The benefits of connected home health care have advanced beyond physical and long-term personal care, with behavioral analysis services now being rolled out in states across the nation.
A panel moderated by Tellus’ SVP of Operations Michelle McCandless and presented by Matt Serel, EVP of Therapy Brands, and Vicki Ducworth, Senior Vice President of Government Operations, at eQHealth discussed the roll out and applications of Electronic Visit Verication (EVV) for behavioral analysis June 13 at Tellus’ 2nd annual EVV national forum.
“In the behavior analysis space, ABA is at least the most widely used clinical-proven service, and in the last ten years we went from having three or four states mandate coverage to 49 states,” said Serel.
Serel noted that what makes Applied Behavioral Analysis (ABA) different from other behavioral services such as psychotherapy is 20 to 40 hours of services are prescribed per week, rather than the typical one or two hours for a year or longer.
“Now, all of sudden, you have unbelievable access to care with these state [Cures Act] mandates,” Serel said. “We’ve gone from a field where no one was receiving care to where everyone is receiving care.”
Serel noted that’s resulted in a huge balloon in spending, and many new providers without experience in the field opening up businesses due to the demand. That’s created an environment of ambiguity and the potential for fraud and abuse in a space that hasn’t been regulated over time.
“We’re seeing people coming to us looking for what EVV offers,” said Serel, “often to ensure they can remain in compliance as they are facing more regulatory scrutiny.”
The adoption rate for large providers is in the 80 to 90 percent range, but these are individual EVV solutions, not state solutions with an aggregator. He’s also seeing a huge increase in providers starting their own businesses looking for practice management solutions that implement EVV “because they want to get started right.”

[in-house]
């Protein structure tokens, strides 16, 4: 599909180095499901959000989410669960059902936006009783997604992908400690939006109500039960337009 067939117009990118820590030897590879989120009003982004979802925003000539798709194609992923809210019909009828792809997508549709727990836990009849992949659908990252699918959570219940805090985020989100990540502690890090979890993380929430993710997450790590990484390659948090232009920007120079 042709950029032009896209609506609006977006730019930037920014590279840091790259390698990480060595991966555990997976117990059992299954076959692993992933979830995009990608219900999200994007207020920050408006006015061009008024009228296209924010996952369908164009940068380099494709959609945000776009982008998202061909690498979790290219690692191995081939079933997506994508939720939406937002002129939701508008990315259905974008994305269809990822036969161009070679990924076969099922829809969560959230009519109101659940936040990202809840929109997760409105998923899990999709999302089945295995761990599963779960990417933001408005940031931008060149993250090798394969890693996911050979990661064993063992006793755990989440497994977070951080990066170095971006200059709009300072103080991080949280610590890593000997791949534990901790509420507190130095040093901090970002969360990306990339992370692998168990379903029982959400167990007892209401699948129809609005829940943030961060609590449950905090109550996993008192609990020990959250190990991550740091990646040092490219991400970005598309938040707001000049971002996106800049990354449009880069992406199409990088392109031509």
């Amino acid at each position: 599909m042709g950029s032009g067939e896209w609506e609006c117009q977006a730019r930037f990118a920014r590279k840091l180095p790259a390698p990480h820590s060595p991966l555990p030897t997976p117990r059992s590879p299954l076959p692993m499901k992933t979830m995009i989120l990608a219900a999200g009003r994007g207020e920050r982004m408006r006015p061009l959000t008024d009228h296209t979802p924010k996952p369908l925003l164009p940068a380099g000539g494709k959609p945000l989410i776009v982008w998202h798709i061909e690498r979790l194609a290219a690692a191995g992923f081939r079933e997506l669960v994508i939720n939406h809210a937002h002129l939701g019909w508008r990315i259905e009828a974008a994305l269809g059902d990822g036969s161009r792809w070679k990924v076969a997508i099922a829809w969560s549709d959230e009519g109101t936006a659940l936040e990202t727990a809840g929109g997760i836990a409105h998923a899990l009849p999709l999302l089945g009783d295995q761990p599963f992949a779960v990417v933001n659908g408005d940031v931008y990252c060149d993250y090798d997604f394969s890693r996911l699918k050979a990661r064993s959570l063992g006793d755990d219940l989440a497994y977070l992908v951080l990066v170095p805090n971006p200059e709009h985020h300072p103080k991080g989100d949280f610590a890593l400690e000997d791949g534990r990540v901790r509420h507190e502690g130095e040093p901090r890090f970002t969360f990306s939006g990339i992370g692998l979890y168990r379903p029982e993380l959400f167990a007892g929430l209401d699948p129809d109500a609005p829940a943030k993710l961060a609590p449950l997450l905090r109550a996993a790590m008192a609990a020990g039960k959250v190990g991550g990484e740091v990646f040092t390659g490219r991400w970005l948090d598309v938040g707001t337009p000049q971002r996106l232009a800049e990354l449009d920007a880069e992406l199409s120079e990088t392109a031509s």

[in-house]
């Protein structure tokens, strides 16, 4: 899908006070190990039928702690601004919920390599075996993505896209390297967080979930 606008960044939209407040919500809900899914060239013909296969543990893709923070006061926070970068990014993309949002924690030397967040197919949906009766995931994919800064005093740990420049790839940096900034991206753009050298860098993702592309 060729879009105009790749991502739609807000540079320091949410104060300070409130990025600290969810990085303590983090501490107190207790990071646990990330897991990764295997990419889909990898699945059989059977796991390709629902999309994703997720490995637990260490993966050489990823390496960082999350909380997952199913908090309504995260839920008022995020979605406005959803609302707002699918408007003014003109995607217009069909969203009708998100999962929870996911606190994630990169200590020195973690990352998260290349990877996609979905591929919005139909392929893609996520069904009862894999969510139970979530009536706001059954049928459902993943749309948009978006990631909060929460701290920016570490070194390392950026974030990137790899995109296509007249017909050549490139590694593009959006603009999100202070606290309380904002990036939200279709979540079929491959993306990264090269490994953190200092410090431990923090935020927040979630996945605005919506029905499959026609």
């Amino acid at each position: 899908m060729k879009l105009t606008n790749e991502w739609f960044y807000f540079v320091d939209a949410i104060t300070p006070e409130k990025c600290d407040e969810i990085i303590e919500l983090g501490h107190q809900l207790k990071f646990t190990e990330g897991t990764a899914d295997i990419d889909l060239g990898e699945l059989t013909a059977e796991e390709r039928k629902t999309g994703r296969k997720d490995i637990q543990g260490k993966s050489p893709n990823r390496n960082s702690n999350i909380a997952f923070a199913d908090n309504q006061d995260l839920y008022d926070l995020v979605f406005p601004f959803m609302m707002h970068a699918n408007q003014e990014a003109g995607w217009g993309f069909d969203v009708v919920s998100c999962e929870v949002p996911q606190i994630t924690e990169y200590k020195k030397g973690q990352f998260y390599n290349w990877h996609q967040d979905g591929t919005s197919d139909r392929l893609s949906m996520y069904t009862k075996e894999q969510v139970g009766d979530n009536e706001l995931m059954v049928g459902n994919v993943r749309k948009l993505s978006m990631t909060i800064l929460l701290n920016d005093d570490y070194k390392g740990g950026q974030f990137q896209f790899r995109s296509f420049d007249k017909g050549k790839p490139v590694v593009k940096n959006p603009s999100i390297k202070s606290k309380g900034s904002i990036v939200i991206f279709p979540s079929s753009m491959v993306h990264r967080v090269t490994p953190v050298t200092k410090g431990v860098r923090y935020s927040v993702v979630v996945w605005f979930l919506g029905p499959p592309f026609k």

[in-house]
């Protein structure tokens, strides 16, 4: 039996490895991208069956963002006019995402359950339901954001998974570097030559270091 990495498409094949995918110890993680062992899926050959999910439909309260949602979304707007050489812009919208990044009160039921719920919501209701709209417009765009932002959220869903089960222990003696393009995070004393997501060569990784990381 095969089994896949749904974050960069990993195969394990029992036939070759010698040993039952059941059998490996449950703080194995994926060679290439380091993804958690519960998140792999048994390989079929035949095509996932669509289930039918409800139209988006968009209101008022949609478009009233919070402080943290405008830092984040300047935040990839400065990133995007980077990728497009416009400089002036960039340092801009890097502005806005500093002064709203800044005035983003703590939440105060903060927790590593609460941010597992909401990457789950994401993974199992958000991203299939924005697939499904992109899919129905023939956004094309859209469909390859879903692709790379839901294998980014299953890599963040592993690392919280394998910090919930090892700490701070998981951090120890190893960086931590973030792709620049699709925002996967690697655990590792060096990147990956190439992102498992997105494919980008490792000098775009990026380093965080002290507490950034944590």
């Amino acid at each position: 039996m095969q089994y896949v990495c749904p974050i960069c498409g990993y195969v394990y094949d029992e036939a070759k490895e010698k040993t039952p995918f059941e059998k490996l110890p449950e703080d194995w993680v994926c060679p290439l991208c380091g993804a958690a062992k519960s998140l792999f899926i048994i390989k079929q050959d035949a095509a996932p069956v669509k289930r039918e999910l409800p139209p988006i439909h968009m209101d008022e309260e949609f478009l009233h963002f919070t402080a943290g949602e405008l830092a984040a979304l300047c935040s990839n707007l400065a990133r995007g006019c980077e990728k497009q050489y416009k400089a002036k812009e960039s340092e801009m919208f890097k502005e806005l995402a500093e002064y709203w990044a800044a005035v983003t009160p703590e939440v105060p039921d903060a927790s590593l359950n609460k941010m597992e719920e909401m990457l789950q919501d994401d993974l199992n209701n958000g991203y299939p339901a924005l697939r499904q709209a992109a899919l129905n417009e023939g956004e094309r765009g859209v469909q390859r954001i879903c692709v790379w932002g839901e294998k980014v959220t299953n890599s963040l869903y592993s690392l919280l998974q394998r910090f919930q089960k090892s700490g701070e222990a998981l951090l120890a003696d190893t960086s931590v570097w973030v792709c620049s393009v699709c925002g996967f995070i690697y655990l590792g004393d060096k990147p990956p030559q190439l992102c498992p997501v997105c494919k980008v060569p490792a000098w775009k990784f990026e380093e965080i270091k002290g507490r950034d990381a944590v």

ABA is defined by the Autism Speaks website as a therapy based on the science of learning and behavior applied to real situations with positive reinforcement, with the goal to increase helpful behaviors and decrease those behaviors that are harmful or affect learning.
Therapists have used ABA to help children with autism and related developmental disorders since the 1960s, according to Autism Speaks.
Treatment programs can be performed in the home, as well as in schools or the community, fueling the popularity of EVV for ABA delivery.
eQHealth’s Ducworth, who has a child with autism, said she sees a lot of misinformation being communicated in the private community relative to EVV for ABA, particularly when it comes to monitoring,
“We have to get away from words like ‘Big Brother’ is watching,” she said.
There are two models for ABA treatment delivery: in home and clinic services, according to Serel, adding that EVV is more applicable in the in-home service since it’s similar to home care.
One of the challenges around behavioral therapy, besides the fact that it is broad-based, is that it’s a really expensive service, he added.
McCandless said Tellus is excited about the opportunity to work as the state-level aggregator for the state of Florida as one of the first programs to roll out EVV for behavioral analysis services starting in September. Colorado is not far behind, she noted.
All stakeholders, including technology providers need to be at the table to ensure the future of EVV and behavioral therapy, Serel opined.
“With proper communication, there can be common ground that’s found between all parties to make a successful roll-out that benefits everyone. I think EVV is a great thing for this field, it offers transparency that we don’t always have,” Serel said.
That transparency applies to both good actors and bad actors, he added, ensuring the most dollars are spent in the right place.
Ducworth suggested more CMS oversight related to ABA delivery with independent entity evaluation to bring relevant subject matter experts to the table and prevent miseducation about the highly charged subject matter.
“Behavioral health is too politicized,” she said.